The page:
-Please note that the @sys variable should really be used ONLY in these convenience in symlinks. To make the folder in arch you usually want to either pick a more general architecture and set it up yourself or simply use the following command in the top level of the locker: -mkdir -p arch/$ATHENA_SYS/{bin,lib,include}. After making this folder, make the shortcut symlinks with commands similar to ln -s arch/@sys/bin bin (again, this is the ONLY time you should use @sys yourself). Other than that, its mainly just a matter of making sure to run configure with options like --prefix=/mit/<lockername> and --with-manpath=/mit/<lockername>/man. +Please note that the @sys variable should really be used ONLY in these convenience symlinks. To make the folder in arch you usually want to either pick a more general architecture and set it up yourself or simply use the following command in the top level of the locker: +mkdir -p arch/$ATHENA_SYS/{bin,lib,include}. After making this folder, make the shortcut symlinks with commands similar to ln -s arch/@sys/bin bin (again, this is the ONLY time you should use @sys yourself). Other than that, it's mainly just a matter of making sure to run configure with options like --prefix=/mit/<lockername> and --with-manpath=/mit/<lockername>/man.

    @@ -299,6 +318,27 @@ See also: man lockers While it is easily possible to make an AFS group for yourself, it is harder to get a new locker. If you want a locker for something official like a student group or a piece of software, send an email to accounts@mit.edu explaining what you need it for and someone at IS&T will let you know. If you feel it is something less official or you would just rather consider it a SIPB project (perhaps get other SIPB people involved) send an email to sipb-afsreq@mit.edu instead. In either case, if a mount point under /mit fails to get set up for you, let hesreq@mit.edu know.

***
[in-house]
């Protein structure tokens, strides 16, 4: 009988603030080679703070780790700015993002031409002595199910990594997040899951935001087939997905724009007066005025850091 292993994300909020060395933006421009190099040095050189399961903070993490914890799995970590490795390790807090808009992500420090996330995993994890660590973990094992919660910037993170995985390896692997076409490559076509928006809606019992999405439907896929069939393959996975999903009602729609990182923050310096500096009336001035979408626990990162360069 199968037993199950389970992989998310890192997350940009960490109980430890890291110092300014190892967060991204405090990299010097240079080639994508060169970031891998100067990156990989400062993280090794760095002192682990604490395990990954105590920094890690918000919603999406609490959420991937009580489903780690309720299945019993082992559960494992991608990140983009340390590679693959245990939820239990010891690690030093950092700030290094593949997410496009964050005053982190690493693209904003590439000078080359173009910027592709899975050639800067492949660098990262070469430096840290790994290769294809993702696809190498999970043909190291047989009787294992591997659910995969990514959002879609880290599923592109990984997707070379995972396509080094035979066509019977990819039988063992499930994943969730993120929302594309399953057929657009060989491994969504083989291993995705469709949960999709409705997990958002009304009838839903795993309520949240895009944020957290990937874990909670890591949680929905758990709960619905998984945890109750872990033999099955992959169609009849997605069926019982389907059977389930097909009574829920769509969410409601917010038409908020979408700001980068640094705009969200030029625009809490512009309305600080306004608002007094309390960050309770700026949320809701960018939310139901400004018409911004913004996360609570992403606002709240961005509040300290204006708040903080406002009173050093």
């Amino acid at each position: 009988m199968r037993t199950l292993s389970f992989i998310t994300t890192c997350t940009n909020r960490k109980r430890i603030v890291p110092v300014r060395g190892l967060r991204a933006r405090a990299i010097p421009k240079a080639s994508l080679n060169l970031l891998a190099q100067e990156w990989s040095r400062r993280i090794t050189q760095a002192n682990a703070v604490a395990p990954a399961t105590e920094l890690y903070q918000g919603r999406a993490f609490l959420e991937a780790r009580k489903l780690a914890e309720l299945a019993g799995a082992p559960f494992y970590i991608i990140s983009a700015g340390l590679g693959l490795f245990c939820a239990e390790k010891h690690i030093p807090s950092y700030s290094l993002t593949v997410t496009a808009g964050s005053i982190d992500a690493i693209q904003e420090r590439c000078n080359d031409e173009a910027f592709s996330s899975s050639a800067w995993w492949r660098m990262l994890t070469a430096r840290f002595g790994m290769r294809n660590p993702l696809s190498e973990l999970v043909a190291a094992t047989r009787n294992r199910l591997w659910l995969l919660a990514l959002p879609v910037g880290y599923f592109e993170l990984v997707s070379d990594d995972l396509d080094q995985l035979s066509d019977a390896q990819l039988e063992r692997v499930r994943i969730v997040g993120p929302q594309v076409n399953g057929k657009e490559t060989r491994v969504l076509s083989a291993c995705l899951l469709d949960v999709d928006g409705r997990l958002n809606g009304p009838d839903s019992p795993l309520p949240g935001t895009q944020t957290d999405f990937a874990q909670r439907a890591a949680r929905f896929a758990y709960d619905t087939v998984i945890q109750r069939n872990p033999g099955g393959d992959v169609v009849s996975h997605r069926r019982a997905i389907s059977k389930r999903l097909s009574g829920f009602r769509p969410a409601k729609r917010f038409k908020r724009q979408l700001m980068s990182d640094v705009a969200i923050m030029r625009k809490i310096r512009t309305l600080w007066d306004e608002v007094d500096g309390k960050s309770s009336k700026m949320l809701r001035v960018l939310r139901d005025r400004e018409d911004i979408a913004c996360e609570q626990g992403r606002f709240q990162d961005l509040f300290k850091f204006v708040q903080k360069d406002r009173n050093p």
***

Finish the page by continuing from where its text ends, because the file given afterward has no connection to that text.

+

    Find out technical information about my locker

    +

    Figure out the volume name of the locker. One way to do this is to run fs lq . in the directory and look in the left column. Once you have the volume name, run vos examine <volume name>. This will tell you information such as what server it is located on, its ID numbers, when it was last accessed, when it was last backed up, etc. For example: +

    +$ vos examine user.sipbtest
    +user.sipbtest                     537058147 RW      69785 K  On-line
    +    PHLEGETHON.MIT.EDU /vicepa 
    +    RWrite  537058147 ROnly          0 Backup  537058149 
    +    MaxQuota    2000000 K 
    +    Creation    Sat Nov  2 21:29:46 1996
    +    Copy        Fri Dec  4 19:38:29 2009
    +    Backup      Sat Mar 20 02:07:55 2010
    +    Last Update Wed Mar  3 00:22:34 2010
    +    35 accesses in the past day (i.e., vnode references)
    +
    +    RWrite: 537058147     Backup: 537058149 
    +    number of sites -> 1
    +       server PHLEGETHON.MIT.EDU partition /vicepa RW Site
    +
    + +vos has many other commands, but most of them are only useful to administrators. +

    See Also

    SIPB's older guide, Inessential AFS
    OpenAFS documentation at http://www.openafs.org/